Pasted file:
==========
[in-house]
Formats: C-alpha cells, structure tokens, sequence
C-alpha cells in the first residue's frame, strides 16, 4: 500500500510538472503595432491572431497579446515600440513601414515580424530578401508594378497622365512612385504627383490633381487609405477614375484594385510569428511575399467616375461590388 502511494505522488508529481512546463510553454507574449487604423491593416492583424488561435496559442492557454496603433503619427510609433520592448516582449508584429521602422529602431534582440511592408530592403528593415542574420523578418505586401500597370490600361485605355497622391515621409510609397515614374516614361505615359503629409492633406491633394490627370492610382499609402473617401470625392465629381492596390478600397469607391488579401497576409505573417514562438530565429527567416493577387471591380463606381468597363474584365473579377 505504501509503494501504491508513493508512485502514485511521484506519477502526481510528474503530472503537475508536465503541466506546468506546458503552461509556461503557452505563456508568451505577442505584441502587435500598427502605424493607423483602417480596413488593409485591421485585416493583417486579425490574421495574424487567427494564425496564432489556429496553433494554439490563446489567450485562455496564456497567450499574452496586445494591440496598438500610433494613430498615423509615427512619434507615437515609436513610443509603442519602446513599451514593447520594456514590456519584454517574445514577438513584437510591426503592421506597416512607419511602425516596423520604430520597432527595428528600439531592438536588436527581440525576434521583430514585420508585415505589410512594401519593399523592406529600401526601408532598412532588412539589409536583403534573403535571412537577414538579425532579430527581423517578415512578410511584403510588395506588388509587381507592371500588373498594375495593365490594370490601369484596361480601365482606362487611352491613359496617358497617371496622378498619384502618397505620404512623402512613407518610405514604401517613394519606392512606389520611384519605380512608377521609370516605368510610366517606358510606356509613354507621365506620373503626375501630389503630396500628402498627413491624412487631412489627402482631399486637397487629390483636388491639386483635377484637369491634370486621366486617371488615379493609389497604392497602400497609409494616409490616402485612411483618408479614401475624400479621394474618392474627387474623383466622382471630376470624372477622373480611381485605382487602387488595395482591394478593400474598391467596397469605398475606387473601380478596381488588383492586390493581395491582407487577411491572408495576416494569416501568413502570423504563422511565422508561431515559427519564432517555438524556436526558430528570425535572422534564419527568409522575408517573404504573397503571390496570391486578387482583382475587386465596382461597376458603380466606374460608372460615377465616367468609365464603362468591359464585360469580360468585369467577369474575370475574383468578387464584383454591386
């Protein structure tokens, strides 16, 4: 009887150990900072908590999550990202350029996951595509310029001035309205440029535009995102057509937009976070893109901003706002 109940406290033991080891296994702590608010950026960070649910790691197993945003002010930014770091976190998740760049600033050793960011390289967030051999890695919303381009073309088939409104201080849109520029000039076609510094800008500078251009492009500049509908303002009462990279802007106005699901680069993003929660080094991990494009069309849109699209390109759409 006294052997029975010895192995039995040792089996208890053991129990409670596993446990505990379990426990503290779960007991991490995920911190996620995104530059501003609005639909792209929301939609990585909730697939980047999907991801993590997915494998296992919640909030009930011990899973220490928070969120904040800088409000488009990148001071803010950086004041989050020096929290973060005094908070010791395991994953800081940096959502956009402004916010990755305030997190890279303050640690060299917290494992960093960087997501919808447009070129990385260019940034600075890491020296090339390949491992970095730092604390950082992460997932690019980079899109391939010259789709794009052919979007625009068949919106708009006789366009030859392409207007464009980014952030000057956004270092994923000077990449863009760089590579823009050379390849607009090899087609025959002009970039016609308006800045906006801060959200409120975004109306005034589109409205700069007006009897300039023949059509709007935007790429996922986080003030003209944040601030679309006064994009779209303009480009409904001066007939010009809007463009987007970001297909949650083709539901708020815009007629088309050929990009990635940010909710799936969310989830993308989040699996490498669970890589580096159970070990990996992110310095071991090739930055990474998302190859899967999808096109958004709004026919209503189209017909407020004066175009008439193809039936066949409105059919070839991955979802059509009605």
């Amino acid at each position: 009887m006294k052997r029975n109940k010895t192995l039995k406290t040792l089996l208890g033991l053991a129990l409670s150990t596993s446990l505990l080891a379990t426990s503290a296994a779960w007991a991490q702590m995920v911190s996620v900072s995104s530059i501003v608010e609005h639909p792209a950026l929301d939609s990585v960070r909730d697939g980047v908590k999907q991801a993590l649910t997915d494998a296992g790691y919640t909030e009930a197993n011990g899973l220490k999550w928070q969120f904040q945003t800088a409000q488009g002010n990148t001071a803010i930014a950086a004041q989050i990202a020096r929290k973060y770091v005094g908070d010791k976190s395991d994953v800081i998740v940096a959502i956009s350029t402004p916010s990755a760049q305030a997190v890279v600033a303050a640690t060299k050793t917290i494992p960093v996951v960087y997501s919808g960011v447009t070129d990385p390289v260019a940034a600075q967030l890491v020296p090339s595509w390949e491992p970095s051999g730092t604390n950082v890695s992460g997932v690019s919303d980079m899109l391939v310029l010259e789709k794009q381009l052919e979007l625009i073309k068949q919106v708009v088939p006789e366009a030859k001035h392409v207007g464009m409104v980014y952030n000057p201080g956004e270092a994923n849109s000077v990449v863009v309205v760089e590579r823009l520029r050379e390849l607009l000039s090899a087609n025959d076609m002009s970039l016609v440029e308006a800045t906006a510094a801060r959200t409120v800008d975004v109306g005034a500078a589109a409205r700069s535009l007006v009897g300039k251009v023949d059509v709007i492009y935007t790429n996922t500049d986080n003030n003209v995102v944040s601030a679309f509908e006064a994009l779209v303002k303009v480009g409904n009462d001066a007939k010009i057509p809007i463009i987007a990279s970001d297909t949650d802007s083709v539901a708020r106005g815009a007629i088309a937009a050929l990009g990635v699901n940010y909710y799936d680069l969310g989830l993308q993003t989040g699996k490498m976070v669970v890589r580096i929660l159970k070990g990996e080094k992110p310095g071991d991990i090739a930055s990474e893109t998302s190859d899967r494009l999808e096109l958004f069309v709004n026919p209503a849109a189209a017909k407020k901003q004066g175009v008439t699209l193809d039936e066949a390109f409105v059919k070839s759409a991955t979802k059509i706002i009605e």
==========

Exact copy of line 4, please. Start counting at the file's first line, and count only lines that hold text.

């Protein structure tokens, strides 16, 4: 009887150990900072908590999550990202350029996951595509310029001035309205440029535009995102057509937009976070893109901003706002 109940406290033991080891296994702590608010950026960070649910790691197993945003002010930014770091976190998740760049600033050793960011390289967030051999890695919303381009073309088939409104201080849109520029000039076609510094800008500078251009492009500049509908303002009462990279802007106005699901680069993003929660080094991990494009069309849109699209390109759409 006294052997029975010895192995039995040792089996208890053991129990409670596993446990505990379990426990503290779960007991991490995920911190996620995104530059501003609005639909792209929301939609990585909730697939980047999907991801993590997915494998296992919640909030009930011990899973220490928070969120904040800088409000488009990148001071803010950086004041989050020096929290973060005094908070010791395991994953800081940096959502956009402004916010990755305030997190890279303050640690060299917290494992960093960087997501919808447009070129990385260019940034600075890491020296090339390949491992970095730092604390950082992460997932690019980079899109391939010259789709794009052919979007625009068949919106708009006789366009030859392409207007464009980014952030000057956004270092994923000077990449863009760089590579823009050379390849607009090899087609025959002009970039016609308006800045906006801060959200409120975004109306005034589109409205700069007006009897300039023949059509709007935007790429996922986080003030003209944040601030679309006064994009779209303009480009409904001066007939010009809007463009987007970001297909949650083709539901708020815009007629088309050929990009990635940010909710799936969310989830993308989040699996490498669970890589580096159970070990990996992110310095071991090739930055990474998302190859899967999808096109958004709004026919209503189209017909407020004066175009008439193809039936066949409105059919070839991955979802059509009605």